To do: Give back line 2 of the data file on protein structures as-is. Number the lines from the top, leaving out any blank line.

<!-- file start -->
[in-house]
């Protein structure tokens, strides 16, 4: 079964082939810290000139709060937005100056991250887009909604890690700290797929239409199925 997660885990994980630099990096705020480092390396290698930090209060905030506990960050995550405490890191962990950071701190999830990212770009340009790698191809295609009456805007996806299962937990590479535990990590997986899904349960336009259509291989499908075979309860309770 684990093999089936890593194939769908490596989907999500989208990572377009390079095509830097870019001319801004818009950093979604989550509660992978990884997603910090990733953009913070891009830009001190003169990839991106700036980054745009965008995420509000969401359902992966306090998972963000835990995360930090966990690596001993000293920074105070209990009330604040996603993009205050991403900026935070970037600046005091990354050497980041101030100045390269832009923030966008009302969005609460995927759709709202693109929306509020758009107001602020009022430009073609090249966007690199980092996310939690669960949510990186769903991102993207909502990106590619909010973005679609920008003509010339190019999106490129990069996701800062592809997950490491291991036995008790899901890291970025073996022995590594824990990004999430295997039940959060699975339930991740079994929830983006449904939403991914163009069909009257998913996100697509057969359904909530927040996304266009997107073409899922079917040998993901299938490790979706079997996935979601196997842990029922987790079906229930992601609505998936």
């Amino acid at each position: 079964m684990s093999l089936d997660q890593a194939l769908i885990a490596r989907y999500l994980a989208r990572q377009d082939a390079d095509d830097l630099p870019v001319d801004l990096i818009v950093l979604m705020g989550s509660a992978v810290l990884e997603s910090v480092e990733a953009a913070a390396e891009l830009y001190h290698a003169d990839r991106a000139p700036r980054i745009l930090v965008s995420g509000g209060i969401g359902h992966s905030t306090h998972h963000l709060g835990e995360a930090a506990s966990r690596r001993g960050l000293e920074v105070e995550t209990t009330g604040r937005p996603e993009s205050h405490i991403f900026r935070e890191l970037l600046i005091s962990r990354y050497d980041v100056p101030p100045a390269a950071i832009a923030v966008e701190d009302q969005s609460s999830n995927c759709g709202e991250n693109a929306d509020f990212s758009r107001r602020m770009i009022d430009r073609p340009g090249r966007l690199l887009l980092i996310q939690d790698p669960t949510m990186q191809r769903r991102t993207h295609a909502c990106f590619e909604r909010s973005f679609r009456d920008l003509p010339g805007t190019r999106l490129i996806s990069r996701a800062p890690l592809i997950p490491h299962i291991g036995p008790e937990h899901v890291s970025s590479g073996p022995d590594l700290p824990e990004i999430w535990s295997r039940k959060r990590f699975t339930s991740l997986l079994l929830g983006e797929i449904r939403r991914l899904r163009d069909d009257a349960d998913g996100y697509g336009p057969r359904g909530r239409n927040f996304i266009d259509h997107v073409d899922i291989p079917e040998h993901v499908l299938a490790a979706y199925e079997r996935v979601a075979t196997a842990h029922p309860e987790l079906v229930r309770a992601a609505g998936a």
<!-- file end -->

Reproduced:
């Protein structure tokens, strides 16, 4: 079964082939810290000139709060937005100056991250887009909604890690700290797929239409199925 997660885990994980630099990096705020480092390396290698930090209060905030506990960050995550405490890191962990950071701190999830990212770009340009790698191809295609009456805007996806299962937990590479535990990590997986899904349960336009259509291989499908075979309860309770 684990093999089936890593194939769908490596989907999500989208990572377009390079095509830097870019001319801004818009950093979604989550509660992978990884997603910090990733953009913070891009830009001190003169990839991106700036980054745009965008995420509000969401359902992966306090998972963000835990995360930090966990690596001993000293920074105070209990009330604040996603993009205050991403900026935070970037600046005091990354050497980041101030100045390269832009923030966008009302969005609460995927759709709202693109929306509020758009107001602020009022430009073609090249966007690199980092996310939690669960949510990186769903991102993207909502990106590619909010973005679609920008003509010339190019999106490129990069996701800062592809997950490491291991036995008790899901890291970025073996022995590594824990990004999430295997039940959060699975339930991740079994929830983006449904939403991914163009069909009257998913996100697509057969359904909530927040996304266009997107073409899922079917040998993901299938490790979706079997996935979601196997842990029922987790079906229930992601609505998936």